“We have known for a long time that potato starch is an excellent source of bio ethanol – but this new scheme will tap the resources left behind in distillery waste,” explains Chase, who began trading in potatoes in 1984 after borrowing £200,000 from the bank to buy his father’s farm.
It is hoped that the fluid left behind in the coppers after Chase Vodka’s high-grade spirit has been distilled are still fermentable along with the potato waste.
“Research from Edinburgh Napier University demonstrated that pot ale (the fluids left behind from the distilling process) can be fermented into biobutanol,” continues Chase. “I don’t see why we can’t do the same in Herefordshire.”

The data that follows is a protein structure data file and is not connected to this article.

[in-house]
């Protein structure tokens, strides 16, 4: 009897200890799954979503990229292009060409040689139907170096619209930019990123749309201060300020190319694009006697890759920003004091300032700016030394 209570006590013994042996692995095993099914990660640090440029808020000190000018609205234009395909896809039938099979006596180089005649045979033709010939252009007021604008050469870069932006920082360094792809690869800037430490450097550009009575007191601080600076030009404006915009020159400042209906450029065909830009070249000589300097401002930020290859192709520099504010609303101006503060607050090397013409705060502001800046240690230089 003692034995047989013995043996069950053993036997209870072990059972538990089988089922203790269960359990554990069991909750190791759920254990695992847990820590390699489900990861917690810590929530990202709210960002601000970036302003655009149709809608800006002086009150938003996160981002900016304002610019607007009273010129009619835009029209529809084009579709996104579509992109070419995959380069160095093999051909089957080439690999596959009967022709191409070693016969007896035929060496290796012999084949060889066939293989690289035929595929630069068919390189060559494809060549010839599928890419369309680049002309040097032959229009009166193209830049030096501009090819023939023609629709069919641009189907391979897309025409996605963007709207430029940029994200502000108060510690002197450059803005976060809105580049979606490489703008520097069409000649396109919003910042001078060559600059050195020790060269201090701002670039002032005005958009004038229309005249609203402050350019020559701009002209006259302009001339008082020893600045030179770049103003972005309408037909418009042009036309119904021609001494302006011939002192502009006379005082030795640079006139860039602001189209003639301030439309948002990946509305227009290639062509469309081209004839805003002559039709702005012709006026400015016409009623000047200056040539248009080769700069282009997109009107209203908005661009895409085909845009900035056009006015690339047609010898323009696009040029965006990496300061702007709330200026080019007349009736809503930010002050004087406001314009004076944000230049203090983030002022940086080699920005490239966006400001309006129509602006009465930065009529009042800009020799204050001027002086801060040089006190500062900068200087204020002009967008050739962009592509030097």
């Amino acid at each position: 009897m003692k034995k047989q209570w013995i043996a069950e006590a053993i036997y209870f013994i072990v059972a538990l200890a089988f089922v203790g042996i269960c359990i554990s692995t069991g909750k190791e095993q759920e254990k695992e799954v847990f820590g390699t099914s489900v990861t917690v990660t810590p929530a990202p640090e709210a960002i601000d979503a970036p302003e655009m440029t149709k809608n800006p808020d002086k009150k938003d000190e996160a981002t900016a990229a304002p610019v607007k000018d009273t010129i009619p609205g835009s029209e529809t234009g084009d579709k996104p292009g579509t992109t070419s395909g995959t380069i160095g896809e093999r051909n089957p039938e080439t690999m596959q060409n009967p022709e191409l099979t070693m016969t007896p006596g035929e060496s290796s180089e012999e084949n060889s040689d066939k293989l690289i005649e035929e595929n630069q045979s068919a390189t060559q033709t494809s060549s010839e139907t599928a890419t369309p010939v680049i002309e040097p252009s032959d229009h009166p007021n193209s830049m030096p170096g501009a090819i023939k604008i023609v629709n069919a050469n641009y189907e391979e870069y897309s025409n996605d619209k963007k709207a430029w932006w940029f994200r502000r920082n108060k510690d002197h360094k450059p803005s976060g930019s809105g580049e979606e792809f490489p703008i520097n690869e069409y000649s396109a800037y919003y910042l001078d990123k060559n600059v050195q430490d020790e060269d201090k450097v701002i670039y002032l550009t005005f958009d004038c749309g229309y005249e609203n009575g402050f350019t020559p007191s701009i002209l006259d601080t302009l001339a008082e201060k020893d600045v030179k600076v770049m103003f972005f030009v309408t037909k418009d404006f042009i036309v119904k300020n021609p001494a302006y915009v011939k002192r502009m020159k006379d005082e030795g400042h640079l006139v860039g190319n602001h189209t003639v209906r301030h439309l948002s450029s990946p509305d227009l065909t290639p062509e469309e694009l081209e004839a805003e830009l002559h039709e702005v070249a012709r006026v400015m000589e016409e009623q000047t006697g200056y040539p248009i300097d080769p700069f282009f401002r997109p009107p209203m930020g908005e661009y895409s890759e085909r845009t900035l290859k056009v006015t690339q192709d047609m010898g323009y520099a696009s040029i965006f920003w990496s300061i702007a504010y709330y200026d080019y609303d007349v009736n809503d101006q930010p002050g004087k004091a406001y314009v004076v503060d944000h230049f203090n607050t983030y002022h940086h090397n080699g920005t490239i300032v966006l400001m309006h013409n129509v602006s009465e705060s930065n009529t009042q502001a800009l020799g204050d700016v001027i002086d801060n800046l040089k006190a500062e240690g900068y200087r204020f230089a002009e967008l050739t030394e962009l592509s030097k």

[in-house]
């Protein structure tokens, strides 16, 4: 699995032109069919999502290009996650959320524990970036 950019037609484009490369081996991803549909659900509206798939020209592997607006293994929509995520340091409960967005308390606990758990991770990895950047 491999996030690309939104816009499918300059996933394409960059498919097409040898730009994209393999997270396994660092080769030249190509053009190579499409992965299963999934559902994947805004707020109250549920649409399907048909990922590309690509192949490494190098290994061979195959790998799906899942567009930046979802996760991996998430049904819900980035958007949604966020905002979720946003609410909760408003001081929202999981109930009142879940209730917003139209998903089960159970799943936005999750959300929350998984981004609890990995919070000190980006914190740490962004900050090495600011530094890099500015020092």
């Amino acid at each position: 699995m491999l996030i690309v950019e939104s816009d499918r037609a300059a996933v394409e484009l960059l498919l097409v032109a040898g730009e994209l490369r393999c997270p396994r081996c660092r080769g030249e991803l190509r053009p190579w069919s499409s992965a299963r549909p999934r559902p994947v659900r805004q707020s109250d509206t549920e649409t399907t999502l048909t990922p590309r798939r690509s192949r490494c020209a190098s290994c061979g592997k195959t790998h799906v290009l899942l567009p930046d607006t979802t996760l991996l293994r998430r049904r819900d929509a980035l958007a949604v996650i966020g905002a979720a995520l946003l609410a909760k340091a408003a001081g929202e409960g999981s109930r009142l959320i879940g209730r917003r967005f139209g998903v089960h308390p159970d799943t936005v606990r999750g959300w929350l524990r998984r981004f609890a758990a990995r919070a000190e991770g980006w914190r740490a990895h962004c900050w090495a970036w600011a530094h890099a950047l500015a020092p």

Biobutanol is believed to be the next generation of biofuel. It gives internal combustion engines 30 per cent more output power than ethanol. More importantly, it can fuel ordinary cars without the need for expensive adaptations to the engine.
“We would need local partners to create enough biomass to make the project commercially viable,” says Chase. “But I firmly believe that vegetable matter will provide the world with the next generation of fuels.”
McCain, the UK’s largest potato processor, and Heinz are both believed to be exploring the use of potato peel as a source of biofuel.
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